Sure, there are reasons to look at the whole tablet PC phenomenon and see doom and gloom. Since the initial flurry last November, we haven't seen many new machines running Microsoft's specialized operating system. Flying on business, you're not very likely to see any of your fellow passengers scribbling wildly on a tablet.
Still, four months after their introduction, tablets are doing just fine. The top two notebooks on ZDNet Reviews's list of best ultraportables--the Toshiba Portege Tablet 3505 and the Fujitsu PC Stylistic ST4000 Tablet PC--just happen to be tablets. The consensus among our reviewers is that the two machines would be great portables with or without the pen input. The tablet PC capabilities are just icing on two already very tasty cakes.
Even though you might not see lots of folks using tablets (yet), they're selling well. Vendors say the first models sold better than expected. Analysts at market researcher IDC say their surveys back up those claims.
As best I can tell, the people who are buying the current crop of tablets seem mostly to already have pen-based applications and to be looking for replacement hardware. Microsoft is making inroads into the vertical markets where tablets are already in use. Forms-based applications that don't require much free-form data input, relying instead on buttons and checklists, already work well with tablet PCs. So do apps like medical charting, where the digital ink doesn't require conversion into text.
For the rest of us, it's probably best to avoid tablets until the second and third generation machines are well-established in the market. I mean, I like tablet PCs, but I can't really think of a reason to buy one now, especially for any kind of a price premium over a standard notebook. But I expect that to change.
Seeking a broader audience, Microsoft is due to begin beta-testing OneNote, a note-taking application that's slated to become part of the Microsoft Office family. OneNote is a less-structured data entry tool than a word processor, using tabs to help users find the specific note they are looking for.
Although OneNote doesn't require a tablet PC, it does a nice job of organizing handwritten notes and drawings, integrating them with keyboard-based documents. On other fronts, Microsoft is working to improve support for digital ink across its product line, something that should become apparent when Office 11 ships later this year.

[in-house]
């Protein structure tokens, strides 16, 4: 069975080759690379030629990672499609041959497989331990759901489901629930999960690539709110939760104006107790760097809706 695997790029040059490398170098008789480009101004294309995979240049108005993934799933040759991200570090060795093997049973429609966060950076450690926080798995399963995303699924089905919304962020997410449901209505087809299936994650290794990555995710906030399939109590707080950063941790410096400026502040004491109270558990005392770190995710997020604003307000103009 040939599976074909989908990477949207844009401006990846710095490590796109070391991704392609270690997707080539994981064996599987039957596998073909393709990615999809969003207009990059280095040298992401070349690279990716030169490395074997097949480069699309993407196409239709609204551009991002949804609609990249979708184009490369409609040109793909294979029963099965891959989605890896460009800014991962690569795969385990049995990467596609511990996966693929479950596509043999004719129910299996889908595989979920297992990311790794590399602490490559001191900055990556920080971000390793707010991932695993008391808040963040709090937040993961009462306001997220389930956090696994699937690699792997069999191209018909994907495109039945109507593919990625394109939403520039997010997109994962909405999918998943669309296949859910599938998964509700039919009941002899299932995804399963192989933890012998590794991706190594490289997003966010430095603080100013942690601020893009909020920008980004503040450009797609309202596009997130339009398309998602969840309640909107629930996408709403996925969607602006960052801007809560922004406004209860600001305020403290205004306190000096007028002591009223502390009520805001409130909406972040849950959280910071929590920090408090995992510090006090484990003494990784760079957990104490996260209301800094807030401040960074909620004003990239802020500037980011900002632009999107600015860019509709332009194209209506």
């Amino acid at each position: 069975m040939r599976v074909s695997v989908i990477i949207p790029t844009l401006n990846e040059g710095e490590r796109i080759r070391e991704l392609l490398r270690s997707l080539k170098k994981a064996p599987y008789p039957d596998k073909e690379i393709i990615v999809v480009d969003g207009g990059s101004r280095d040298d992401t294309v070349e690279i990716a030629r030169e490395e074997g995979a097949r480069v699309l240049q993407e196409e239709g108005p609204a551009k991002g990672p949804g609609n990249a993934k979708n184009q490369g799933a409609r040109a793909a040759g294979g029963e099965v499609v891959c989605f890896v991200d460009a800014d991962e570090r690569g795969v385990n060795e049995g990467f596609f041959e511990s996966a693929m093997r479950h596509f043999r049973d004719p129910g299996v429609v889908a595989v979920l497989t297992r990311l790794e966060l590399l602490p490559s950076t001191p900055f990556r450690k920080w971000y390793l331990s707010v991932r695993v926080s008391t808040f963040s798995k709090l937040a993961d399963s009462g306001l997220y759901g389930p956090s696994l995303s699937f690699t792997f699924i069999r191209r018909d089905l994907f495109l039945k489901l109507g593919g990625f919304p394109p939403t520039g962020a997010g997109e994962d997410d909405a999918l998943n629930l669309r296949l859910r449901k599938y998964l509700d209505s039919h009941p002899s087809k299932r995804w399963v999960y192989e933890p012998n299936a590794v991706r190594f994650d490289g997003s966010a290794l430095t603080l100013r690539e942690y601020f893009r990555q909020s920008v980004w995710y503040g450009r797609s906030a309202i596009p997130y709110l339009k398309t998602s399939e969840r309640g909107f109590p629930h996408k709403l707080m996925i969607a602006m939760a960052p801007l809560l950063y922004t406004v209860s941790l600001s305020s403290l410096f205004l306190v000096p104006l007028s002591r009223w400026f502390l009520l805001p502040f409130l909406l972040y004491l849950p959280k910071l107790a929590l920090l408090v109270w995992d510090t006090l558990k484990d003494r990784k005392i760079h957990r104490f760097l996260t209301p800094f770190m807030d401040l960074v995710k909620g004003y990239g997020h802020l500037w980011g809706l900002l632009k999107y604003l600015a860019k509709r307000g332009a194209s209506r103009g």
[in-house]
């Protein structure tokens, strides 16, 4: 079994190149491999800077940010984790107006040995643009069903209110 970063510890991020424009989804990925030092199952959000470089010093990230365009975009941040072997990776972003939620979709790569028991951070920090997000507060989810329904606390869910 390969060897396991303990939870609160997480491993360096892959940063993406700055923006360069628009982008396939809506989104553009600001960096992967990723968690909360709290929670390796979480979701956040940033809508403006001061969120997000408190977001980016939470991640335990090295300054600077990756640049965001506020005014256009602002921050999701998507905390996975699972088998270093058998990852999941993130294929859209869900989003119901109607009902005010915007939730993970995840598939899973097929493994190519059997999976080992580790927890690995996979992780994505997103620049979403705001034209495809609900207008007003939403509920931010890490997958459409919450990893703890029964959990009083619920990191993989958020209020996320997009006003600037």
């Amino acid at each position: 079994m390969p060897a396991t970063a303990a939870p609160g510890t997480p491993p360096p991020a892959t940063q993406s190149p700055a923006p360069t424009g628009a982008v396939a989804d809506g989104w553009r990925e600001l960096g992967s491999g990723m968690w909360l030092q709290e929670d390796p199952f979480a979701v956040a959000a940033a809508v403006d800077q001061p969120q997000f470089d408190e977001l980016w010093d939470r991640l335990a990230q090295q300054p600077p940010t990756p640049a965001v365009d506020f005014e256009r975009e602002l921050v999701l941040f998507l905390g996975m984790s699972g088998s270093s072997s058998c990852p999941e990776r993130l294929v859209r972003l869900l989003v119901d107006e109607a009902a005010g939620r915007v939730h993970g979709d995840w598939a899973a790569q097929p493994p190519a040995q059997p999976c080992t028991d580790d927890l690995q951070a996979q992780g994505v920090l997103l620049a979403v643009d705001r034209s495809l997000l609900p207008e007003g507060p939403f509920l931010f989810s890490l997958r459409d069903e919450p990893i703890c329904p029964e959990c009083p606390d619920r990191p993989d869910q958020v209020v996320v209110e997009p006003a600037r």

Office 11 will also provide a number of new collaboration features, many of them well-suited to pen-based users. Document markup, something pen computers already do very well, becomes much more valuable when documents can be easily shared among members of a workgroup. Collaboration and communication are two areas where tablet PCs will eventually shine.
Still, for tablet PCs to become ubiquitous, a few things need to happen. For one thing, the price of digitizers (the hardware that translates onscreen scrawls into digital signals) needs to come down to the point where adding pen entry to a laptop doesn't also add to the cost of the finished product. That may take three or four years.
Tablet PCs will also benefit from increased adoption of wireless LANs, both inside corporate offices and as hot spots for travelers. Quick startup times will be a big help, since computer tablets are competing with zero-boot-up paper tablets. Getting rid of the wait will be a big win.
Longer battery life, perhaps in the form of fuel cells capable of running a notebook for two days on a half-jigger of alcohol-based fuel, will also boost adoption of pen-based systems (along with other portable devices).
All this--collaboration, cheap digitizers, fuel cells--could come together in the 2005 to 2007 timeframe. Analysts tell me there's every reason to believe that, in five years, it will be hard to find a notebook that doesn't support pen entry. So I don't think we'll be talking about the death of the tablet PC. If anything joins the choir invisibile, it will be portables that aren't tablet-enabled.